"So," they say, "nobody's perfect!"
But the Vinedresser won't buy that.
Given the opportunity, He will trim the unproductive suckers and shape the branches so each one will bask in Sonlight.

Thursday, February 01, 2007


The following review is courtesy of   Kevin Lucia.
      In a stunning follow-up to last year’s pulse-pounding thriller Comes A Horseman, Robert Liparulo’s new thriller, Germ, brings to life the all too real specter of biological warfare in an epic storyline that reads much like The Stand meets The Bourne Supremacy.
      While Comes A Horseman was an enjoyable, solid first entry for Liparulo – portraying realistic characters laboring under harrowing conditions – Germ is a true work of art. From the moment Special Agent Goodwin Donnelley’s car barrels down a highway under hails of bullets, the action is relentless – however, the timing is near perfect. Just when it seems too much, too fast, the pace slows; the reader and characters catch their breaths….
      …and the bullets start flying once again.
      An old, bitter grudge has brought the world to the brink of destruction. A virulent strain of Ebola has been designed that’s not only deadly and fast acting, but can also target specific individuals based on their DNA makeup. The implications are astounding: anyone anywhere is at the mercy of a virus tailor-made for their genetic blueprint.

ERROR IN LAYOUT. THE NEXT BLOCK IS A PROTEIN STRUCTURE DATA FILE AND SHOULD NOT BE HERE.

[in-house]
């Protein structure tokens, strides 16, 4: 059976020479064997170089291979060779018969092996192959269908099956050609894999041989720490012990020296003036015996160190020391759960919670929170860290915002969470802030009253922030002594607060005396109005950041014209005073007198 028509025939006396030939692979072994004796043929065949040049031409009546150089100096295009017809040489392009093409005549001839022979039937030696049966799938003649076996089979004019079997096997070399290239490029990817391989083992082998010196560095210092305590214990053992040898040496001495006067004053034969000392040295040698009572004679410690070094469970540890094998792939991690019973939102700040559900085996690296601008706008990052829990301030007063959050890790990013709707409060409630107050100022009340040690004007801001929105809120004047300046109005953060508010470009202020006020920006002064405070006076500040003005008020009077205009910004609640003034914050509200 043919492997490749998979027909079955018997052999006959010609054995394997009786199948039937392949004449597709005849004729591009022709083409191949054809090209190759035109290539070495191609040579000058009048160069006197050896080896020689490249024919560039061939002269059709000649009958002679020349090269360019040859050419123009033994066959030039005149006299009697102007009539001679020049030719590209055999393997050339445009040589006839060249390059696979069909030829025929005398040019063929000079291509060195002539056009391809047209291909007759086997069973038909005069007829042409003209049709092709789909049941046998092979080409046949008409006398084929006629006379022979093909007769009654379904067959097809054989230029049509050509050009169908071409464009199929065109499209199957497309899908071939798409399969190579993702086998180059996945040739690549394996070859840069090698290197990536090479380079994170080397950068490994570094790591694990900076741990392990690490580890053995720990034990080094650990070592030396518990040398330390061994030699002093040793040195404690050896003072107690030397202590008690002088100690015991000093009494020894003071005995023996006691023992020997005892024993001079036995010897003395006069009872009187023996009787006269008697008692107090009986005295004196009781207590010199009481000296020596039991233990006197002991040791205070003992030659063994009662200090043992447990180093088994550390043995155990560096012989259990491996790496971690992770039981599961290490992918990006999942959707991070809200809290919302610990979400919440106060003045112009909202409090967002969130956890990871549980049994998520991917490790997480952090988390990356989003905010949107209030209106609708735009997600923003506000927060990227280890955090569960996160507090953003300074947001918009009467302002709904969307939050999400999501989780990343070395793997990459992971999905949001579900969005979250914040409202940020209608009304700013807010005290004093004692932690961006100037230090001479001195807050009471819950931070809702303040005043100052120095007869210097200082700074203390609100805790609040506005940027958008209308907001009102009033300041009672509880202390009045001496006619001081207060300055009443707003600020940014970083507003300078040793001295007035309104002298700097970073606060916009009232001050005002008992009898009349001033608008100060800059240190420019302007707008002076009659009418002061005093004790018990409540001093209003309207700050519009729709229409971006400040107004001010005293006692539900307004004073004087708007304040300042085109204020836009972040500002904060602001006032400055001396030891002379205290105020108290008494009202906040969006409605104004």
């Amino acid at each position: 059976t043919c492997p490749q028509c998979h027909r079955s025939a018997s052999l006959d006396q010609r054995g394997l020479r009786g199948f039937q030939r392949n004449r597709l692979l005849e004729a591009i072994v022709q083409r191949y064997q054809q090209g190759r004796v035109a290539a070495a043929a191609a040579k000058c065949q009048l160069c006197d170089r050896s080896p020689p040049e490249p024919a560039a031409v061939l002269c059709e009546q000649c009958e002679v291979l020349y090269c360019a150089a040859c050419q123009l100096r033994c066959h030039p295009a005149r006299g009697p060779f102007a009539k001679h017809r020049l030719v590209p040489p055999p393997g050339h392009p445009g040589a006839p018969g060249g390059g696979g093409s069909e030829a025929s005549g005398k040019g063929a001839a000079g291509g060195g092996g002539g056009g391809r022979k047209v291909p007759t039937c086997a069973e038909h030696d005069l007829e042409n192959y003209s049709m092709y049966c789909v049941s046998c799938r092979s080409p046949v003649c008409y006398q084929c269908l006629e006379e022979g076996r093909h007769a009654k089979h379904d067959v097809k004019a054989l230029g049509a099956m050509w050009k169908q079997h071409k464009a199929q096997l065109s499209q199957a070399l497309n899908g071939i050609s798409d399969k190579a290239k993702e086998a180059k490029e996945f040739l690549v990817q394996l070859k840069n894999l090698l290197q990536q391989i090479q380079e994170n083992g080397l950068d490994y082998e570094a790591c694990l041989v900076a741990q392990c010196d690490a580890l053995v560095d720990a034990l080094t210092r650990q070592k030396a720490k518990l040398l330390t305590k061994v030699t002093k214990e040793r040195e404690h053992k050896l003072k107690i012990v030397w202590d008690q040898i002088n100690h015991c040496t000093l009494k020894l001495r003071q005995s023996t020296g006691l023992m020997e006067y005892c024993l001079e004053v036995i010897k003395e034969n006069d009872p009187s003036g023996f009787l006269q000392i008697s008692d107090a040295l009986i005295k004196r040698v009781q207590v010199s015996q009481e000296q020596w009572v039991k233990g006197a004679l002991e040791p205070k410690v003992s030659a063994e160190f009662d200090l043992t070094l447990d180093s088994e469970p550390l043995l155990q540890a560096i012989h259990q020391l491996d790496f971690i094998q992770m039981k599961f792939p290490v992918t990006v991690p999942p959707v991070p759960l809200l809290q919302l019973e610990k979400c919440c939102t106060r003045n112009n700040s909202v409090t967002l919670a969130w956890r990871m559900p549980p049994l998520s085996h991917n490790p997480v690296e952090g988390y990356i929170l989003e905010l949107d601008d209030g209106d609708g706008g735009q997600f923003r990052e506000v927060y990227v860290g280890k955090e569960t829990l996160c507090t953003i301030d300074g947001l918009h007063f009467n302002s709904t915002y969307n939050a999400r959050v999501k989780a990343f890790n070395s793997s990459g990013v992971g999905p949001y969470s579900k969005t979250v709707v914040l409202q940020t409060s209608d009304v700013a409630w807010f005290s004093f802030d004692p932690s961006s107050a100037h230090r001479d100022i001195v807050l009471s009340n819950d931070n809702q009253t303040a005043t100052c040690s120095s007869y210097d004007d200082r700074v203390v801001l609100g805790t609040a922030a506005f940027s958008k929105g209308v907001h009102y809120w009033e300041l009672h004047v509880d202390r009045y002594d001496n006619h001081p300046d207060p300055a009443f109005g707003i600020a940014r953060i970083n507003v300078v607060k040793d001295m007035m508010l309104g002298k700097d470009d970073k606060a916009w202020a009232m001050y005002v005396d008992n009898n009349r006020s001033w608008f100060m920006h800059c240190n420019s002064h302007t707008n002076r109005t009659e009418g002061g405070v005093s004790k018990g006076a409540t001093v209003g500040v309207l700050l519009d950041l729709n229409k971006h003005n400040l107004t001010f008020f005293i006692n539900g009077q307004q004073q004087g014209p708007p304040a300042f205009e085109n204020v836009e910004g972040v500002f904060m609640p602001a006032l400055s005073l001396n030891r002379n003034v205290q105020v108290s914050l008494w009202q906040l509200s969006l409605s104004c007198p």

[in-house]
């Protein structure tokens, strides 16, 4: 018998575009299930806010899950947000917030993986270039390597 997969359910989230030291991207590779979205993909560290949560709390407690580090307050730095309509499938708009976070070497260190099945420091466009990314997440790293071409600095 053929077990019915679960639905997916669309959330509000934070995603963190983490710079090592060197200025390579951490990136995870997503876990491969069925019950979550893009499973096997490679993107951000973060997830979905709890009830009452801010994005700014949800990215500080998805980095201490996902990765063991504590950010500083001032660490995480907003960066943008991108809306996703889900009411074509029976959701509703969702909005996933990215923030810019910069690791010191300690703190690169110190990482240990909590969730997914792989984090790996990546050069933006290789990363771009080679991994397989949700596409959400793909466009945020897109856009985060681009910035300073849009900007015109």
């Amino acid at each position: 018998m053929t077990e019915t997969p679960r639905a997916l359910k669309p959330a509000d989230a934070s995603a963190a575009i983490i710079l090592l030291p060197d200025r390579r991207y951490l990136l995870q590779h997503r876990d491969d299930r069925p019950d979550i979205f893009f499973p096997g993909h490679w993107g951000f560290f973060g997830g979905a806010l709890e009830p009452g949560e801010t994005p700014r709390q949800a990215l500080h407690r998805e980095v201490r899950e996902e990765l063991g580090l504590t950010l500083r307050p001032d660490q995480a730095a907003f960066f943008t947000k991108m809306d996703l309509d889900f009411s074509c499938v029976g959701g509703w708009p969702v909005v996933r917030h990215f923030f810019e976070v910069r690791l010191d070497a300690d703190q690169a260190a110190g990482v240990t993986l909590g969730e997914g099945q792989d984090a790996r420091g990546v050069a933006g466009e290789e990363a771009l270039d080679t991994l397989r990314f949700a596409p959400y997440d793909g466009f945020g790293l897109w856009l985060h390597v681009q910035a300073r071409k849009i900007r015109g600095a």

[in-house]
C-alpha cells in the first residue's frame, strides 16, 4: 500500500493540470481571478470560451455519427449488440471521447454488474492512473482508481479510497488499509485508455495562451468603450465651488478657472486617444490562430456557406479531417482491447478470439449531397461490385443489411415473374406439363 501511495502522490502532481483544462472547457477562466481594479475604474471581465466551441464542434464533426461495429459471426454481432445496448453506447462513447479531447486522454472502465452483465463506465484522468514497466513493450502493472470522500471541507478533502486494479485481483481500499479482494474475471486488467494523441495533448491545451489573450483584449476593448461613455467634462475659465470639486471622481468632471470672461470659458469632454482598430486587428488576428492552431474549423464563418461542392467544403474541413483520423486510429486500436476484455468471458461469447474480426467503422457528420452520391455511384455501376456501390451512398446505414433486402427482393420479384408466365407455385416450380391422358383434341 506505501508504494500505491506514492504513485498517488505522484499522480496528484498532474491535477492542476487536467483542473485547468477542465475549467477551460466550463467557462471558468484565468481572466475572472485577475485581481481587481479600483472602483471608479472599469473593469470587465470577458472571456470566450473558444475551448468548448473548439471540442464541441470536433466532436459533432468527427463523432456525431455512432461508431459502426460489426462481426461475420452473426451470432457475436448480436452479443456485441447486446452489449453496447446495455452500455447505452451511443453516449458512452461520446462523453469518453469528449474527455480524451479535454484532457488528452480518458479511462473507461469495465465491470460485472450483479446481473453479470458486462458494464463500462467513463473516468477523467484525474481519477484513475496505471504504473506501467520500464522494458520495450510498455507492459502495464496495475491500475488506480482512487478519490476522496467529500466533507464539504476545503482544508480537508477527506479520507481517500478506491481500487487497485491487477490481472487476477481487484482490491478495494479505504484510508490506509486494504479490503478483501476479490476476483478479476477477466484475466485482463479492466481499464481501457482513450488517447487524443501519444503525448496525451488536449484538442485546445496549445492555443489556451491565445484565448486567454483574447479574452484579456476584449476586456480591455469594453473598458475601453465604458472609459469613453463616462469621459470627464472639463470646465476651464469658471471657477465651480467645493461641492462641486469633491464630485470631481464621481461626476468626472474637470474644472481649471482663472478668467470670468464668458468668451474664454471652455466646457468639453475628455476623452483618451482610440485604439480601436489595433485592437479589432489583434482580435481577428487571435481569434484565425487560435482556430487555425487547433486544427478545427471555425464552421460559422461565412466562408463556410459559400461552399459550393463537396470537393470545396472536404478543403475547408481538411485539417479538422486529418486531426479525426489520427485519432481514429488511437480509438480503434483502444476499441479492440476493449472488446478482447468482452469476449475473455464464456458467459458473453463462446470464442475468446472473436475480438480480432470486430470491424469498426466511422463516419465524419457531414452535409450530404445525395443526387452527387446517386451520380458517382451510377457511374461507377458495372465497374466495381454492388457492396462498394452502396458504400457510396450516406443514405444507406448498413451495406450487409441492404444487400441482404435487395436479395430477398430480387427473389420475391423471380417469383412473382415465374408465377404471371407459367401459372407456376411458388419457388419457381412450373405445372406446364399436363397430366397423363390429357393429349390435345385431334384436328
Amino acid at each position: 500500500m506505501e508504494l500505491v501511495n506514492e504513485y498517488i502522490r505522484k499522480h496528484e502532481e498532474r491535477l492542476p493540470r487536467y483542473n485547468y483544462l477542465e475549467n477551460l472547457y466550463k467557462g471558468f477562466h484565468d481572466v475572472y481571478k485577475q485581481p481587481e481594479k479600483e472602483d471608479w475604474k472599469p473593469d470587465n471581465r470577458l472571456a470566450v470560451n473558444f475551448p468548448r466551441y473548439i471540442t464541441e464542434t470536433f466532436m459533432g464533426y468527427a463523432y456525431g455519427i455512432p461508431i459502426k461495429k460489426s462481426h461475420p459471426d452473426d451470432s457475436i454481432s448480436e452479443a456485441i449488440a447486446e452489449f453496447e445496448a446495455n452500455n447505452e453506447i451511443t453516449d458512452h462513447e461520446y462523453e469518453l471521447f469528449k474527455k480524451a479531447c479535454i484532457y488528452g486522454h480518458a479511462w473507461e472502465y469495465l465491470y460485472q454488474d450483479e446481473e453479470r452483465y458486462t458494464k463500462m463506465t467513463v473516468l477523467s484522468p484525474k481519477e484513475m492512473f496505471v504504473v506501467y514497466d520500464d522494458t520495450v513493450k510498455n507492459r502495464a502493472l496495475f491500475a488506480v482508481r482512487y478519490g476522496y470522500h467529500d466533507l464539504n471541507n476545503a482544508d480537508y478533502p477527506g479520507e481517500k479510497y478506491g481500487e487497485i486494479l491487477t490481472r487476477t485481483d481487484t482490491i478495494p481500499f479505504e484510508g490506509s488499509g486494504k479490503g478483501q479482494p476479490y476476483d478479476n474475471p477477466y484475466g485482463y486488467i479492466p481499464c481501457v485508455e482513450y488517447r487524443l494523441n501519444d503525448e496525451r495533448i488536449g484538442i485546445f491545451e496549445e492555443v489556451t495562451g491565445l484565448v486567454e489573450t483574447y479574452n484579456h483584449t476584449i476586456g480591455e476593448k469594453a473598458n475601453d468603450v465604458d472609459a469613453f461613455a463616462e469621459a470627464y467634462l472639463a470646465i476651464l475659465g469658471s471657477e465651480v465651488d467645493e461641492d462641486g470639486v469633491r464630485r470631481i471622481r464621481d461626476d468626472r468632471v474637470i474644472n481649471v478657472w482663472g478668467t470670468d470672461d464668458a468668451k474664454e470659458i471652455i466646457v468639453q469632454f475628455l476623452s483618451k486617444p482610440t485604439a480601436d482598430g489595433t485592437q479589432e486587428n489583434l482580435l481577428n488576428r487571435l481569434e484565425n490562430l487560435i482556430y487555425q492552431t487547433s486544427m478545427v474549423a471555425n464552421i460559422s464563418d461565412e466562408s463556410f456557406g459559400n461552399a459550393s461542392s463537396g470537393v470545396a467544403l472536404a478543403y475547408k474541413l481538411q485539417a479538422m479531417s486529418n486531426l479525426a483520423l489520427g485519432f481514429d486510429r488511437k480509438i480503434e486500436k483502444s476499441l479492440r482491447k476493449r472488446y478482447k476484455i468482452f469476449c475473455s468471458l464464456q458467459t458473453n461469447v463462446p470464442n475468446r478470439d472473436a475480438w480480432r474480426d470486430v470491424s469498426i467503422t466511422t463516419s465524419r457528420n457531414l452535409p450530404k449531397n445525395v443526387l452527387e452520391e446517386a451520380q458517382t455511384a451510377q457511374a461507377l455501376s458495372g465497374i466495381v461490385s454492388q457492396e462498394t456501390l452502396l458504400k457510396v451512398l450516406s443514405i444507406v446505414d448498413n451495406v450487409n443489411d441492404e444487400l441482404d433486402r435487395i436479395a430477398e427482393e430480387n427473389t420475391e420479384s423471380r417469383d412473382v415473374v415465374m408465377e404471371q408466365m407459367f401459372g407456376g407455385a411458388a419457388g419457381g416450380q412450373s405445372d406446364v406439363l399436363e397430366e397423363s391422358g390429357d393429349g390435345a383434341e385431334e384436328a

The threats are manifold: those on the “list” are doomed to die painful, bloody deaths as their organs liquefy inside of them, those who have learned of this new bio-weapon are hunted by a mysterious, deadly assassin that not only seems omniscient and omnipresent, but able to resurrect himself from death. The clues are there, buried on a microchip smuggled into the U.S. – but will Special Agents Julia Matheson and Goodwin Donnelley unravel its mysteries in time to save thousands of lives, or will bio-terrorism destroy what we know of the world, leaving in its wake thousands of deaths and a new world order – based on fear and the mercurial whims of man driven mad by grief?
      Robert Liparulo has taken a very realistic threat and crafted a story that ranks right up there with any of Robert Ludlum’s novels. The dialogue is real, the characters painstakingly crafted, and it’s not hard to see this projected onto the big screen in a Hollywood adaptation – maybe with Ron Pearlman, (Hellboy, Blade III: Trinity), as the reluctant pastor turned combatant Stephen, and Ashley Scott, (who certainly proved her action-chops and stunt abilities on the WB’s short-lived Birds of Prey), as Special Agent Matheson.
      Most importantly, Germ – like many recent CBA, (Christian Bookseller Association), releases, embodies what has been recently dubbed as “faith fiction” should be: an excellently written and crafted work of fiction that adheres to a sense of moral value worth, realistic and accessible to all, yet at the same time inoffensive for a Christian to read. Germ will grab you by the collar, and won’t go until you reach the end of its roller coaster ride.

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